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Precision medicine requires precise knowledge of the patient's disease.

Currently, more than 6,000 single gene disorders are listed in the OMIM (Online Mendelian Inheritance in Man,  Amberger et al., 2019) catalogue of human genetic disorders. Most of them are very rare, affecting fewer than 100 patients in Germany, and only few physicians are aware of them. So even finding the correct diagnosis in patients with rare disorders is cumbersome and takes more than 5 years on average (https://www.uniklinika.de/themen-die-bewegen/seltene-erkrankungen-waisen-der-medizin/seltene-erkrankungen-in-zahlen-fakten/). Detailed recording of patients’ clinical signs provides a concise description of their phenotypes without having to know the name of the disease. Using clinical signs and symptoms from the Human Phenotype Ontology (Robinson, PN. et al., 2008) and diagnoses from OMIM (Amberger et al., 2019) and the rare disease database Orphanet (Maiella et al., 2018), we have developed the deep phenotyping tool SAMS (Symptom Annotation Made Simple, https://www.genecascade.org/SAMS/) (Steinhaus, R. et al., 2022). SAMS allows physicians to enter clinical signs in a user-friendly web interface and record their presence or absence over time. It also suggests a diagnosis based on the patient's signs  and symptoms. Phenotyping data can be exported as GA4GH (Global Alliance for Genomics and Health) Phenopackets (Jacobsen, JO et al., 2022) and easily shared with collaborators.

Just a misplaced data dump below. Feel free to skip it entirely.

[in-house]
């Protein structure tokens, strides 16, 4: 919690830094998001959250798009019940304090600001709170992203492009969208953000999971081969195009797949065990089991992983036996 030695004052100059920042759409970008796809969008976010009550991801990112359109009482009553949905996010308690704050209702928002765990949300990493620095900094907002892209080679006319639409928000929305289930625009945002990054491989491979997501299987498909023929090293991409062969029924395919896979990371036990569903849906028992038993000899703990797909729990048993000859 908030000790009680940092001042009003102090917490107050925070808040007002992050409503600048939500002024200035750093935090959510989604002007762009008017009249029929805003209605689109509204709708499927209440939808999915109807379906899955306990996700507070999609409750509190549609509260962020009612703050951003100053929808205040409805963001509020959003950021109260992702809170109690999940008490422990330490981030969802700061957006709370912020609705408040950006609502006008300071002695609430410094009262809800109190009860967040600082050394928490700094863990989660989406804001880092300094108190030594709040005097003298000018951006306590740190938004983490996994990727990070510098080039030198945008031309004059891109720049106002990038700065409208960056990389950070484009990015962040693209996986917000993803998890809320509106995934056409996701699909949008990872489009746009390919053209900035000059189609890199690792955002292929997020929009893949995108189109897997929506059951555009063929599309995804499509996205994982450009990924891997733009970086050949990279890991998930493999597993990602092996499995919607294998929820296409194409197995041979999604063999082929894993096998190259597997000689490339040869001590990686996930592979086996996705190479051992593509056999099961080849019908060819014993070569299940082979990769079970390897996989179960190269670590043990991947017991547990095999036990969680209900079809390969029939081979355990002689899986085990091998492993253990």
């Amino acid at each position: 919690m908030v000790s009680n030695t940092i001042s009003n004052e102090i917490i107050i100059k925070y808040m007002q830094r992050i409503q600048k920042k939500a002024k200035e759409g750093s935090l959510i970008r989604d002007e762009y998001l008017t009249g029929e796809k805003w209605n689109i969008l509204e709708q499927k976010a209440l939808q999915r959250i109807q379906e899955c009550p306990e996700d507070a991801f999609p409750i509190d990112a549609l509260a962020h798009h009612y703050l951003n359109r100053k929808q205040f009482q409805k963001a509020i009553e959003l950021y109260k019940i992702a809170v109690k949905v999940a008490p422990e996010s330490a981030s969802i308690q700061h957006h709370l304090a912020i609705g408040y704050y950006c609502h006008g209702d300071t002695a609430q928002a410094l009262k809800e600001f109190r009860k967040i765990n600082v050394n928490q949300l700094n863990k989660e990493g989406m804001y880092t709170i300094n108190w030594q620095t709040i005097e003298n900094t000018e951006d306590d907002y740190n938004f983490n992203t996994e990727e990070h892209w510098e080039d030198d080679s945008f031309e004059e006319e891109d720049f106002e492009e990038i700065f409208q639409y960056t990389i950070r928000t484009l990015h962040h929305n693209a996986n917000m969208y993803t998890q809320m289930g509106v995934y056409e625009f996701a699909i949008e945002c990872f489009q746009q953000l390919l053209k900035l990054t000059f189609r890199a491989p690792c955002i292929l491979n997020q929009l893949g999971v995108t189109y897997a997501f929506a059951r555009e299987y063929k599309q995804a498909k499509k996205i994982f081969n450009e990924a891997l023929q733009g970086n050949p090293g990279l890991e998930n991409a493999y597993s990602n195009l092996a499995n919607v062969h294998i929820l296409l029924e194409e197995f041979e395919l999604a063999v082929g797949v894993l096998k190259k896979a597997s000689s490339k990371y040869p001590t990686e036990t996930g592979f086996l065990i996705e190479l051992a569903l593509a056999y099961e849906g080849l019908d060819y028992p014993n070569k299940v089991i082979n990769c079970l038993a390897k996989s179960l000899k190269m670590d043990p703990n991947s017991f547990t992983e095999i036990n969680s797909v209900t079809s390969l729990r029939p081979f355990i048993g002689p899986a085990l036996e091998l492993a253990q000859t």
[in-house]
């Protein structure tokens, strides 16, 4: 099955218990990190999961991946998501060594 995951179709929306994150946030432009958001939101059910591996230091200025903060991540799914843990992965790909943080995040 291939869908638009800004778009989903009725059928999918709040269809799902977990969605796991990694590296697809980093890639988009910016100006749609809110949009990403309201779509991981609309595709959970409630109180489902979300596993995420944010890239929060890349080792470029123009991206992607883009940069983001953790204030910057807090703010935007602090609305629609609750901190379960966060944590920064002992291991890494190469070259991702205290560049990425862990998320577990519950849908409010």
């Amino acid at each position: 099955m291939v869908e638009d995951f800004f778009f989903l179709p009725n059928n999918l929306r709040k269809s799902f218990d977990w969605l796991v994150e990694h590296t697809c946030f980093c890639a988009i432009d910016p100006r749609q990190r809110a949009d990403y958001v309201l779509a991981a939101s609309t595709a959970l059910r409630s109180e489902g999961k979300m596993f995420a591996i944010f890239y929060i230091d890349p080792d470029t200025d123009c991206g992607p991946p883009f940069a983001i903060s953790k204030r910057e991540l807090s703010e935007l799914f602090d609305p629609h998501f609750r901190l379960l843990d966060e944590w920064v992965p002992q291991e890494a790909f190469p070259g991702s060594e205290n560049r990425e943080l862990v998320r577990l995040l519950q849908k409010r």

By implementing deep phenotyping across the CADS cohorts, our goal is to thoroughly characterise patients not only on the DNA but also on the phenotype level. Additionally, the system will allow matching patients based on shared clinical signs and provide an aggregated overview of all patients included in CADS. We will make this publicly available to foster collaborations between groups working on similar disorders and eventually between patients suffering from similar disorders.

Participating Clinics and Infrastructures

Project lead

  • Dominik Seelow

    Prof. Dr. Dominik Seelow

    Professor of Bioinformatics and Translational Genetics

    Contact information
    Address:Postal address: Charitéplatz 1, 10117 Berlin
    Office: Platz vor dem Neuen Tor 4, 10115 Berlin

    Phone:+49 30 450 543684
    E-mail:dominik.seelow@bih-charite.de
  • Janina Schönberger

    PhD-Student

    Contact information
    Address:Bioinformatik und translationale Genetik
    Charitéplatz 1, 10117 Berlin


    Phone:+49 30 450 543 698
    E-mail:janina.schoenberger@bih-charite.de